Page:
For two days after the rally, in Bapunagar, Naroda, Ranip and other Patel-dominated neighbourhoods of Ahmedabad, army and Gujarat police personnel reportedly assaulted residents in their homes, vandalised their windows and cars, and made sexualised threats towards women. Similar allegations were made by Patidars in Surat, Mehsana, Patan and other parts of Gujarat.

Six months on, hundreds of Patel men have been slapped with what Desai calls “predominantly false” charges of looting, rioting, murder and attempt to murder. “But not a single FIR has been lodged against the police for breaking into our homes, beating innocent men and women, and destroying so much of our property,” he said. “We have gone to file complaints several times in the past few months, but none of it gets formally lodged as an FIR.”

The only case filed against the police so far has to do with the custodial death of Shwetang Patel, a 30-year-old from Bapunagar, and it was lodged only after the Gujarat High Courtordered the Criminal Investigation Department to take over the case. “All these months later, the CID’s investigations are going nowhere,” said Desai, one of the many Patidar Samiti members who pursued the registration of the First Information Report in Shwetang Patel’s case. “Only two policemen have been suspended so far, and they are both constables with desk jobs who could not have been involved in the beatings that led to Shwetang’s death.”

‘Congress did well because of Patels’

For many Patels, the outrage at such police “harassment” and the lack of media sympathy for their plight has led to a compounded frustration with the BJP government and its leaders.

The Patidar demand for OBC reservation was born out of growing unemployment, corruption in higher education and the alleged failure of Narendra Modi’s famed Gujarat model of development. Six months ago, the criticism of the BJP, which has ruled the state for 20 years, was guarded and hesitant. Now, as Patels struggle to cope with a newfound fear of the police and the perceived indifference of the state and Central governments, the anti-BJP sentiment has been pouring out.

When Gujarat had its local body elections in December 2015, the Congress won an unprecedented 21 district panchayats out of 31, even though the BJP retained its hold on civic bodies in urban areas. “The Congress did so well in rural Gujarat because of us Patels,” said Maheshbhai Patel, a diamond polisher from Bapunagar. “We could have made the BJP lose in urban areas also, but the names of at least five lakh Patels were taken off the voters list.”

Despite these allegations, Maheshbhai Patel is relieved that in India Colony, a neighbourhood within Bapunagar, all four civic corporators who won the election are from the Congress. In Mehsana, the local Patidar Samiti president Lalbhai Patel states with pride that the new chairman of the Mehsana municipal corporation’s town planning department is a Muslim woman from the Congress – Allahrakhi Belim. “This is the first time in years that a Muslim has held a post of authority at the municipal level in Mehsana, and the Patels are in a way responsible for that,” said Lalbhai Patel.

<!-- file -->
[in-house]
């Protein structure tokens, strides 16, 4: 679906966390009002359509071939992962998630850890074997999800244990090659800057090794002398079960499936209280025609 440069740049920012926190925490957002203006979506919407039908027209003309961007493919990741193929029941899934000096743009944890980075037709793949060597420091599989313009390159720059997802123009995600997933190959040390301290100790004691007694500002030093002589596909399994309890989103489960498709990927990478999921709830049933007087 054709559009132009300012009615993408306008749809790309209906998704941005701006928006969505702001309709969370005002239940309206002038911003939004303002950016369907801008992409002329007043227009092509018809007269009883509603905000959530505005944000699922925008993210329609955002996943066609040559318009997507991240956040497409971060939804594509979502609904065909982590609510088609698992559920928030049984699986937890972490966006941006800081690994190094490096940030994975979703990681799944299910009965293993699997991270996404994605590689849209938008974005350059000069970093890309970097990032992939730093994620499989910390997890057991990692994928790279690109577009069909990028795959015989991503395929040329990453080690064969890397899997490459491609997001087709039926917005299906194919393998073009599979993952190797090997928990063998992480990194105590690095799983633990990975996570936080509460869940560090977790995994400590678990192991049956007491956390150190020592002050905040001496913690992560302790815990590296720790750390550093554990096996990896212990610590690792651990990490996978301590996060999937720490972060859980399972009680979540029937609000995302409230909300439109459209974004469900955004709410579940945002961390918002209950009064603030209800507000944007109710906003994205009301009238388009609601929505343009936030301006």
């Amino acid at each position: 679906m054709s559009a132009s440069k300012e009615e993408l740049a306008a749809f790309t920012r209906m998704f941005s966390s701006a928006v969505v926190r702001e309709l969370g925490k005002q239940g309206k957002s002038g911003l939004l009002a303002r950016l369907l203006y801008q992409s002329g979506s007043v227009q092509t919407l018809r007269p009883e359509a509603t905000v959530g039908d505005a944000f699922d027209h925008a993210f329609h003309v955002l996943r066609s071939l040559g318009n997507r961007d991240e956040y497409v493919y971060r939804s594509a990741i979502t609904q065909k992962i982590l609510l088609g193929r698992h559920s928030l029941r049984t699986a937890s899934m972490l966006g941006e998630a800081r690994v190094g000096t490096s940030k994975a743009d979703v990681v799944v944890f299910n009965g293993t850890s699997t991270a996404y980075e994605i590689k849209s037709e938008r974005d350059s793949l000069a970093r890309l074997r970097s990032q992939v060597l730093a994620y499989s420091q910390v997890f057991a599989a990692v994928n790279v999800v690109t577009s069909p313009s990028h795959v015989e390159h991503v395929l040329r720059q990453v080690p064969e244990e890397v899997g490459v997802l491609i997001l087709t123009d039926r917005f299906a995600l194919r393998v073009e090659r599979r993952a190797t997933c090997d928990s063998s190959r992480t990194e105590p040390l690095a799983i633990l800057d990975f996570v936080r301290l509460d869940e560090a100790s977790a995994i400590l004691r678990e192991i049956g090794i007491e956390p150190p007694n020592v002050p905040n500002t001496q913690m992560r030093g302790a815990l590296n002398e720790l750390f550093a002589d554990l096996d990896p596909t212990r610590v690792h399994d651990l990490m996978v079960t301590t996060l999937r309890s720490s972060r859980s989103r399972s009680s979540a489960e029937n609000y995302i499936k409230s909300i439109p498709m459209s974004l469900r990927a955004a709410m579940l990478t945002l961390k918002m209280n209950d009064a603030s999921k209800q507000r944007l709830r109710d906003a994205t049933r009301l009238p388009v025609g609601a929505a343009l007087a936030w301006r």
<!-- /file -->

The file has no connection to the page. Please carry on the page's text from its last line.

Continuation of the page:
‘Godhra train burning was a BJP plan’

Six months ago, Patidars were uncomfortable bringing up the obvious parallels between the police atrocities they faced and the Muslim victims of the 2002 communal riots in Gujarat. But today, Patidar Samiti leaders like Rahul Desai and Lalbhai Patel are candid enough to raise the communal question themselves as they lash out against the BJP.

“The BJP is fundamentally a communal party that has been planting its ideology of fearing Muslims for years now,” said Desai. “I can tell you with certainty that Modi would never have been re-elected as the chief minister in 2002 if it had not been for the Godhra train burning.”

In February 2002, a mob at Godhra railway station killed 59 commuters of the Sabarmati Express by setting fire to its coaches. Thirty one Muslims were later convicted. The arson was followed by intense communal riots across Gujarat in which more than a thousand people died. Desai, who was in school at the time, remembers being shown videos of the Godhra train burning in class.

“They were doing it to propagate the idea that all Hindus need to come together or else the Muslims would kill us,” said Desai. “I don’t know if the men who burnt the train were Muslims or not, but I know that the Godhra train burning was a pre-planned political stunt by the BJP to win the state election later that year.”

When communal thinking takes root, says Desai, it is very difficult to get rid of. “Because of the BJP’s propaganda, all of us began to think communally, and I feel kind of cheated now,” he said. “Even today, people are afraid that Muslims will riot against them, but honestly, even if they don’t, the BJP will get it done.”

‘Such politics leads to Naxalism’

Desai acknowledges that he may not be speaking for all Patidars in Gujarat, but he is certain that all other members of the Patidar Andolan Samiti share his views.

In Mehsana, Lalbhai Patel could not agree more. “Of course, Godhra and the 2002 riots were orchestrated by the BJP. It is obvious to us now, but back then it wasn’t,” said Lalbhai Patel. “Last time they targeted Muslims. Now they are allowing the Patels to be persecuted. This is exactly the kind of politics that leads to the creation of Naxals.”